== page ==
The Expanse S6E1: “Strange Dogs” and Petty People

Marco raises a cup of coffee, looking at Rosenfeld

The following contains spoilers for The Expanse S6E1, “Strange Dogs” (written by Naren Shankar and directed by Breck Eisner) and assumes knowledge of all preceding episodes and seasons of The Expanse, but contains no book spoilers.

Coming into its sixth and final season, The Expanse has two main questions driving it, the first being how to resolve the Marco Inaros situation, and the second something to do with the protomolecule.

This latter question would be the larger, and clearly the one that could give a narrative coherence to the series as a whole, but I do find myself wondering to what extent The Expanse aims to offer us closure in Season 6. Obviously the books (which I have not read) offer far more source material that could be explored, and given how the series has already moved from its first home to a second, there are surely those who hope that it will find a third and continue.

Regardless, I think The Expanse owes us something with regard to the protomolecule this season, after treating it as a MacGuffin more than anything in Season 5, and given that this may well be the end of the TV series. I’m not looking for all the answers to be spelled out, to be clear—part of what fascinates about the protomolecule is in the way it eludes human comprehension. Still, more than anything else in The Expanse at this point, I want to know what the Martians are up to with it.

A strange doglike animal peeks out from the bushes on Laconia in The Expanse S6E1

S6E1 offers very little in this regard. Its opening scene on Ring #637 Planet 2 (“Laconia”) introduces us to some strange flora and fauna, and indicates a looming threat, but that’s about it. Holden is worried about the flashes from when the Martian ship passed through the Ring in S5E10, which he is apparently just now seeing footage of, but that doesn’t go much of anywhere at the moment either.

We do get some indication of a question I asked in my write-up on the Season 5 finale, about whether the government of Mars was involved in the deal with Inaros or if it was just some rogue actors, when Bobbie tells Avasarala they should have another ship ready soon to help in the fight. I guess that means Sauveterre and Babbage were getting this all together under the radar of the higher-ups, which is a bit disappointing. I mean, I’m disappointed in Mars insofar as they’ve always seemed to have it together more than Earth in previous seasons of The Expanse. Now the whole thing seems to be falling apart.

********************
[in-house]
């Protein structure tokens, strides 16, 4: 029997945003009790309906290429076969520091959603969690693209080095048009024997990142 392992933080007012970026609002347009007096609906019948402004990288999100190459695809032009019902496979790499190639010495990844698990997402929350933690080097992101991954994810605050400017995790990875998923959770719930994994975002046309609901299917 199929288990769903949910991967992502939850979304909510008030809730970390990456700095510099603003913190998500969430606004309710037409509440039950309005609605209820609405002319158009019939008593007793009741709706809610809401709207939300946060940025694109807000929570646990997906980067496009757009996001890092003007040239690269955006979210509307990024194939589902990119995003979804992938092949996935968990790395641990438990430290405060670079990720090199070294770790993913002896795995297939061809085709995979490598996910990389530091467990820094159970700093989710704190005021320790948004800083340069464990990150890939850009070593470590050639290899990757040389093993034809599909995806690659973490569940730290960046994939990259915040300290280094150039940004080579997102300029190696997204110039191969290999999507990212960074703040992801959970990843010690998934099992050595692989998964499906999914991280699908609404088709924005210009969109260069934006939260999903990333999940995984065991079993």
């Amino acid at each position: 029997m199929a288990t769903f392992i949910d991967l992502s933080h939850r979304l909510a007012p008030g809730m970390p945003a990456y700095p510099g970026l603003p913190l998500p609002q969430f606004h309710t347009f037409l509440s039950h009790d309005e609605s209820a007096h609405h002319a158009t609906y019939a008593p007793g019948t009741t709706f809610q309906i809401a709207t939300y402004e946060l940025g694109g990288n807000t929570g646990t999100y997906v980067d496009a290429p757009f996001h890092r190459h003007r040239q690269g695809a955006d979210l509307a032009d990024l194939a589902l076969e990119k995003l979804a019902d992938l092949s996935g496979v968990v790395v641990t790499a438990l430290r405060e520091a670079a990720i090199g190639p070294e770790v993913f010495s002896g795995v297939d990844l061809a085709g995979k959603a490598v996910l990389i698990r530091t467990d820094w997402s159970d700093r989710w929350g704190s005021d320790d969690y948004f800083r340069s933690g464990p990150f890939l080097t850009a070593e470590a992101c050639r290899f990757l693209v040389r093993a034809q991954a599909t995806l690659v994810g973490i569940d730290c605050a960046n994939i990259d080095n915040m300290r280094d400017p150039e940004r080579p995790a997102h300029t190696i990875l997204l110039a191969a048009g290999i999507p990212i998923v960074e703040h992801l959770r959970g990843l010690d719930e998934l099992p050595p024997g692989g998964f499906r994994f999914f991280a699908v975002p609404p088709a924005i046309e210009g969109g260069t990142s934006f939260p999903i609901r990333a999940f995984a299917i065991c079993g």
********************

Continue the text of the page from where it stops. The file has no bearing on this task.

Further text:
Avasarala wears a fur good while an advisor talks to her

The Free Navy is bombarding Earth with asteroids, though they’ve all apparently been destroyed for the past six months. That doesn’t stop them from wrecking the biosphere, though, and the planet seems to be in dire straits. As S6E1 ends, Avasarala tells Bobbie they need a big win, and that she has something in mind, but it lands as a cliffhanger (presuming she doesn’t mean what the Rocinante is getting into, which seems like a fair presumption in context).

As for the Rocinante, we’re told they’ve been at it fighting Marco for 187 days (so, OK, six months have past since the end of Season 5, basically). They find a drive on an asteroid and figure out how the Free Navy is launching them by sending a code from a spotter ship Naomi thinks is named the Azure Dragon, and so they’re off to go destroy that.

Perhaps I would feel more invested in all of this if I didn’t continue to have such ambivalent feelings about Marco. I kind of want to be on his side, actually, or on the side of his cause at least. The Belters are a powerful symbol of the oppressed, as their very existence stems from exploitation. That isn’t subtext in The Expanse—it’s basically the text. And so to see them unite to throw off the shackles of their oppressors is exhilarating, even if it involves the causing of mass death and destruction. There could be some kind of defense of Marco as the one they need to make revolution, even if he shouldn’t be leading afterwards, and a poignant question as to whether his actions are justifiable in light of their ultimate aim.